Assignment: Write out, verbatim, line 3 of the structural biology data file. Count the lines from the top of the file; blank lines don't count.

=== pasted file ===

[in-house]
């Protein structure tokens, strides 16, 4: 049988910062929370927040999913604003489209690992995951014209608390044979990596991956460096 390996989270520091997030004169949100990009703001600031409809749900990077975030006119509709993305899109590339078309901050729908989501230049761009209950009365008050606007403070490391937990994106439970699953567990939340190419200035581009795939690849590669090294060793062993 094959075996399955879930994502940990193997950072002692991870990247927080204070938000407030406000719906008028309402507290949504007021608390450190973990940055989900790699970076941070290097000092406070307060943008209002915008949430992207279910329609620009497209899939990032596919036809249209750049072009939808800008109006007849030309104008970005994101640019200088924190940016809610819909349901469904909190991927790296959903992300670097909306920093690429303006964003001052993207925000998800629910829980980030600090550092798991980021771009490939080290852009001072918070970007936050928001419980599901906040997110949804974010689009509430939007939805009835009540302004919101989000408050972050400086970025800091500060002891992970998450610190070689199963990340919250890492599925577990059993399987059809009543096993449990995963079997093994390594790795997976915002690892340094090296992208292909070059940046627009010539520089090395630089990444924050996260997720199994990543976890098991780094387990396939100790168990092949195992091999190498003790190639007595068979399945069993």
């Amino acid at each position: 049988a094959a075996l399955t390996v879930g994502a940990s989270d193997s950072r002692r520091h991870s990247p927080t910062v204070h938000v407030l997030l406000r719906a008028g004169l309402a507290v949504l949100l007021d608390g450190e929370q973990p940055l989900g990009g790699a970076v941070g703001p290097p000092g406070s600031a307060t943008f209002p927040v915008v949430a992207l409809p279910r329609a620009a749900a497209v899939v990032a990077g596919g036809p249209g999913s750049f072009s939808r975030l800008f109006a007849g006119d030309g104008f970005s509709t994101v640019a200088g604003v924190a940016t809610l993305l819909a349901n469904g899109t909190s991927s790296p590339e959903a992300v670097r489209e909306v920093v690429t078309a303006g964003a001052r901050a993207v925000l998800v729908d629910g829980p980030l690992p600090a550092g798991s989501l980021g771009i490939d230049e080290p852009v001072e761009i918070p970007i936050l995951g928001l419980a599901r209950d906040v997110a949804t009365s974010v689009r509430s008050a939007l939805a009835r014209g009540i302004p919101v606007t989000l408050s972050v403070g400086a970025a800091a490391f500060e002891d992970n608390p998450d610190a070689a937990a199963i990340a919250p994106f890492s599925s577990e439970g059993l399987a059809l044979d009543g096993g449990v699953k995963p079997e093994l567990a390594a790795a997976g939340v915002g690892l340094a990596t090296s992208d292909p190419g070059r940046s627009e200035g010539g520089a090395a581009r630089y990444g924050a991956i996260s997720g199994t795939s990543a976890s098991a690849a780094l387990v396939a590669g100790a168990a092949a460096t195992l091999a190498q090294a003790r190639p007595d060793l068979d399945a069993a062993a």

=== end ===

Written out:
């Amino acid at each position: 049988a094959a075996l399955t390996v879930g994502a940990s989270d193997s950072r002692r520091h991870s990247p927080t910062v204070h938000v407030l997030l406000r719906a008028g004169l309402a507290v949504l949100l007021d608390g450190e929370q973990p940055l989900g990009g790699a970076v941070g703001p290097p000092g406070s600031a307060t943008f209002p927040v915008v949430a992207l409809p279910r329609a620009a749900a497209v899939v990032a990077g596919g036809p249209g999913s750049f072009s939808r975030l800008f109006a007849g006119d030309g104008f970005s509709t994101v640019a200088g604003v924190a940016t809610l993305l819909a349901n469904g899109t909190s991927s790296p590339e959903a992300v670097r489209e909306v920093v690429t078309a303006g964003a001052r901050a993207v925000l998800v729908d629910g829980p980030l690992p600090a550092g798991s989501l980021g771009i490939d230049e080290p852009v001072e761009i918070p970007i936050l995951g928001l419980a599901r209950d906040v997110a949804t009365s974010v689009r509430s008050a939007l939805a009835r014209g009540i302004p919101v606007t989000l408050s972050v403070g400086a970025a800091a490391f500060e002891d992970n608390p998450d610190a070689a937990a199963i990340a919250p994106f890492s599925s577990e439970g059993l399987a059809l044979d009543g096993g449990v699953k995963p079997e093994l567990a390594a790795a997976g939340v915002g690892l340094a990596t090296s992208d292909p190419g070059r940046s627009e200035g010539g520089a090395a581009r630089y990444g924050a991956i996260s997720g199994t795939s990543a976890s098991a690849a780094l387990v396939a590669g100790a168990a092949a460096t195992l091999a190498q090294a003790r190639p007595d060793l068979d399945a069993a062993a």